Leasing is primarily cheaper in the short run and more expensive in the long run. The down payment is either very small or non-existent. And if you do decide to lease, you'll be in good company: more than 70% of those who installed solar panels in 2014 did so through leasing

Should You Buy or Lease Solar Panels?
Should You Buy or Lease Solar Panels?

Emily Folk | Conservation Folks

More than 600,000 homes in America are outfitted with solar panels — and that number is expected to rise each year. It's a new way to save money on utility costs while also reducing the carbon footprint of your home.

But if you want to install solar panels on your home, there is one big question you'll have to answer: do I buy or do I lease? The answer will depend on your financial goals.


Pros and Cons of Buying Solar Panels

Buying solar panels will save you money in the long run — between 40 and 70 percent on electricity costs over the lifetime of your system (which will last around 25 to 30 years). But the biggest downside of buying solar panels is the price that you'll have to pay in the short run.

For example, an average-size home that requires 600 kilowatt-hours per month would need a 5-kilowatt solar panel system. An outright purchase for that system could cost — on the cheap end — $15,000. And on the expensive end, the right system could cost as much as $30,000.

The high initial cost of buying a solar panel can be offset somewhat with the right accounting. With the federal solar panel tax credit, you can deduct up to 30% of the costs of purchasing and installing a solar energy system. And depending on your state, you might also benefit from local rebates and incentives.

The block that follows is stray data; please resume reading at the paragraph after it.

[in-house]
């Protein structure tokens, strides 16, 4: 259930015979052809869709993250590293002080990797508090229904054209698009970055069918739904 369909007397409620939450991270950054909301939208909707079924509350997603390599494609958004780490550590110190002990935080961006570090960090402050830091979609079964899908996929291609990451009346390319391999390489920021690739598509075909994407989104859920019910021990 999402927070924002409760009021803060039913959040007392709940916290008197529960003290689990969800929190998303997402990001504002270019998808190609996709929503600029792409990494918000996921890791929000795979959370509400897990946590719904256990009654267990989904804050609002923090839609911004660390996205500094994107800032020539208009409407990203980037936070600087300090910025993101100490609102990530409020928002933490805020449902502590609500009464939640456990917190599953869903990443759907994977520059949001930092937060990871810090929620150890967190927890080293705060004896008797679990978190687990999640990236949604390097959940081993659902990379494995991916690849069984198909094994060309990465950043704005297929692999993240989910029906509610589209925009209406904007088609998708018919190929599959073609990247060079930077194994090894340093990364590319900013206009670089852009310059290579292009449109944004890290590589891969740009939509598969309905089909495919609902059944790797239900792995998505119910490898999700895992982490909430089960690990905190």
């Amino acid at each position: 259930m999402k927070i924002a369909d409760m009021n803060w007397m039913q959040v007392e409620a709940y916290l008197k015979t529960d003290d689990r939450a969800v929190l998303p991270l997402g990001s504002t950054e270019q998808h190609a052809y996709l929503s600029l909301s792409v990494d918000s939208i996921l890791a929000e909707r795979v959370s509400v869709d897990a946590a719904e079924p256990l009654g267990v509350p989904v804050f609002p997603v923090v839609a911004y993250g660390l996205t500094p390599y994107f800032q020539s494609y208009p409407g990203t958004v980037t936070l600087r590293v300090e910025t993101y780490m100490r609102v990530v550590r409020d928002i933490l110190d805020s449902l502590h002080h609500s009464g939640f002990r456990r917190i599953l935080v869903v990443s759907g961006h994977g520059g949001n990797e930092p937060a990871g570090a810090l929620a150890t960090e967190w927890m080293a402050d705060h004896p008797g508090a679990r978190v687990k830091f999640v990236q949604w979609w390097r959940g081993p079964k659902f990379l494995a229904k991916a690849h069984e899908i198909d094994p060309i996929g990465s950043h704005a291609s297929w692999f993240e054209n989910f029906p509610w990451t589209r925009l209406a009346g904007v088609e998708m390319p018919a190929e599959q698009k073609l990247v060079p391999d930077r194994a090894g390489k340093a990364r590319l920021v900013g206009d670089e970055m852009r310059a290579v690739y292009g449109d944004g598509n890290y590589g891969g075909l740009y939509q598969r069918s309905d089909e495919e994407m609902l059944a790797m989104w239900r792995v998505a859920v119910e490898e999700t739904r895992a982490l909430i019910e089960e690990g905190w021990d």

When you buy instead of lease, you'll also be responsible for maintaining the solar panels — if something breaks, you're on the hook for fixing it or calling someone who can. But for people who love tinkering, this may be considered a benefit rather than a drawback.


Pros and Cons of Leasing Solar Panels

Leasing is primarily cheaper in the short run and more expensive in the long run. The down payment is either very small or non-existent. And if you do decide to lease, you'll be in good company: more than 70% of those who installed solar panels in 2014 did so through leasing or another form of third-party arrangement.

With leasing, you will benefit from the same reduced utility costs as if you had bought the panels. However, you will not benefit from any state rebates or incentives or the federal solar panel tax credit. You'll also save less in the long run because you will never own your panels, and will always need to pay the lease, unlike with financing or an outright purchase. You can optimize your savings by leasing the right size of solar panels for your home. Maximizing the capacity of your solar panels can save you more each month, which is especially important when you lease.

Leasing terms are also typically longer than loan-to-own or financing terms. With solar panels, you shouldn't really think of leasing as temporary — it's a 20 to 30-year commitment. And if you decide that solar panels aren't worth the hassle, breaking the lease won't be easy.